The young bloke is away from work again today. Sick. He's sick quite often. He's only 17 and you could wonder if he's slacking off a bit. My son, 15 and big and strong, gets a headache that keeps him home from school about once a fortnight. And that turns into a 2 day migraine every second or third time. Maybe he just wants time off school. Maybe not. At 17 I was clinically depressed. I didn't know it. There was no such thing as depression. But every night after school I would come home and walk a couple of miles around the paddocks sunk in thought, sourly reliving the day. It seemed the only way to survive my last year at school.
Being young is hard work. Especially for those who are bright. If you are intelligent enough not to be sucked in by all the consumerist propaganda of the media, it can be hard to find a reason to keep going. What is there to believe in in this ecologically threatened world? Where is there hope as we constantly fear global war? Why study hard when there doesn't seem much hope of a job? And why keep on living anyway? As soon as you slow down and turn off the music, these unpleasant questions and plenty of others, bubble up.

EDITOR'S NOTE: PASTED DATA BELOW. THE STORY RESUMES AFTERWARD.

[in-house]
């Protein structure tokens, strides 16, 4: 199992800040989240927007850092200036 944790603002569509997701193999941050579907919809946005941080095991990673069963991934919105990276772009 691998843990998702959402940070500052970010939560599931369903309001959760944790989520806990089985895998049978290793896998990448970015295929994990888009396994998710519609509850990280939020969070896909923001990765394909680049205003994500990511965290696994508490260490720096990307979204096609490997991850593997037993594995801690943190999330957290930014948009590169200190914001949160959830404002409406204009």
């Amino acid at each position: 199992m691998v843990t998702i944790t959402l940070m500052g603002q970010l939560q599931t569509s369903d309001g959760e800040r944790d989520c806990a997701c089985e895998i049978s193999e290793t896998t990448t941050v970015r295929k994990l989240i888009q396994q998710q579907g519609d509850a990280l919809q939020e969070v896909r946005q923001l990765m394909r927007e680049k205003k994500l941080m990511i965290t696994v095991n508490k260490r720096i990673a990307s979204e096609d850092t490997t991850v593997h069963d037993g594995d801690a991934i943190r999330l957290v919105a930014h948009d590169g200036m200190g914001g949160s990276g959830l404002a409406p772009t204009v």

They are not the questions of those who are ill or foolish. They are the questions of the intelligent. Those who do not face these questions are the ones who are foolish, if not ill! They are the ones to fear in the future for they are the ones who will want material goods or some other personal gratification at all costs, regardless of what society needs.
I don't have answers for my son. I can only encourage compassion and integrity. The best way I can do that is to live it out with him. It's hard, for I struggle to be hopeful about life. I struggle to be patient with others, which is one of the foundations of compassion. And there is the temptation to let go of the goal of integrity and just live for my own wants. Yet it is in these struggles that the hopes of the world lie.
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